YOU ARE HERE: LAT HomeCollections

Queen of the house now wants to help sell them

October 23, 2005|Mary Umberger | Chicago Tribune

CHICAGO — Several years ago, I opined to another journalist that there's probably an opening out there for someone who wants to become "the Martha Stewart of real estate."

Now, apparently the job has been filled -- by Martha Stewart.

The queen of all things domestic recently announced an agreement to collaborate on the designs of houses to be constructed by builder KB Home at its development in Cary, N.C.

The homes will be "inspired" by Stewart's residences in New York and Maine. Prices for the 650 Martha-branded homes will range from about $200,000 to about $450,000 for 1,500 to 4,100 square feet of space. Stewart will be involved in picking out the kinds of flooring, plumbing fixtures and cabinetry that buyers can choose from.

With two television shows, a magazine, a deal for a 24-hour satellite radio channel, a new book and her array of product licensing, aren't we teetering toward Martha Overload?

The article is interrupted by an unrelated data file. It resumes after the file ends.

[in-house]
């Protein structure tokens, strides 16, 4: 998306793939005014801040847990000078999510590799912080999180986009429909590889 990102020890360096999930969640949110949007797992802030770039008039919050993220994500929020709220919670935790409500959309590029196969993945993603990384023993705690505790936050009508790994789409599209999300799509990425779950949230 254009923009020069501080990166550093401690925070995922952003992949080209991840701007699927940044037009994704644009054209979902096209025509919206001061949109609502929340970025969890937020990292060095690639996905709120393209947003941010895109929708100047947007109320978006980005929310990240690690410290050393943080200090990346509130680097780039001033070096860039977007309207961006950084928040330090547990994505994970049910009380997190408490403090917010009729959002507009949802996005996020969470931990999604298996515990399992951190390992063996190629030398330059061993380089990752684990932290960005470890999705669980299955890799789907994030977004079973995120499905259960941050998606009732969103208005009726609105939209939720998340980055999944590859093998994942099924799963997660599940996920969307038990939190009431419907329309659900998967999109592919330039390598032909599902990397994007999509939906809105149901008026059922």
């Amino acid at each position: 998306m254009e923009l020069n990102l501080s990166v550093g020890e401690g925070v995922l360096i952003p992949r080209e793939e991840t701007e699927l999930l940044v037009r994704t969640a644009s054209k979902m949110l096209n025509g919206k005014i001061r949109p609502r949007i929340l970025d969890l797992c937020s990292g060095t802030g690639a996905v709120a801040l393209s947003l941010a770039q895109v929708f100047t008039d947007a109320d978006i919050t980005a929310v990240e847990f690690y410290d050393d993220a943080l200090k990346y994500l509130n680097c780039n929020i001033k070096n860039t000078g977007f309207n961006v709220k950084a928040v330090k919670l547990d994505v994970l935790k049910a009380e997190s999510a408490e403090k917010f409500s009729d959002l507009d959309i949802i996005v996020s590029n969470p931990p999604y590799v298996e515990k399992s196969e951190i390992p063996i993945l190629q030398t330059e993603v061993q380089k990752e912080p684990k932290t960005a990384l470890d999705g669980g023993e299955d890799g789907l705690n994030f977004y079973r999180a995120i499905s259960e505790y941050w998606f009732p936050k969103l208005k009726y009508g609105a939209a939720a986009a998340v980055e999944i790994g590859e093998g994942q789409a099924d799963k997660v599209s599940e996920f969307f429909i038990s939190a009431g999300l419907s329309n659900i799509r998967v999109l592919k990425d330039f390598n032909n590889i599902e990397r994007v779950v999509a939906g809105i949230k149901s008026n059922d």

"People have become skeptical of celebrity lines just for the sake of celebrities," said Tim Stock, whose New York marketing firm, ScenarioDNA, specializes in brand-building.

"It goes back to the original Martha. Why did people believe in her? Because they could see her in her kitchen. The original Martha was, 'I like crafts. I like presenting the perfect dinner party.' Her image was much more about something that she loved. Now it is very contrived."

KB Home, of course, strongly disagrees.

"Martha is such a strong brand," said Gary White, president of the company's Illinois division. "You talk about high visibility, she's at the top of the list, right up there with Oprah."

Branding is particularly evident among builders that are trying to sell "lifestyle." That's why we now have a North Carolina builder allying with John Deere. Each home comes furnished with several thousand dollars' worth of lawn-care equipment, including a mower. In Montana, a log-home builder has partnered with the Orvis outdoor outfitter, which advertises the homes in its catalogs.

Los Angeles Times Articles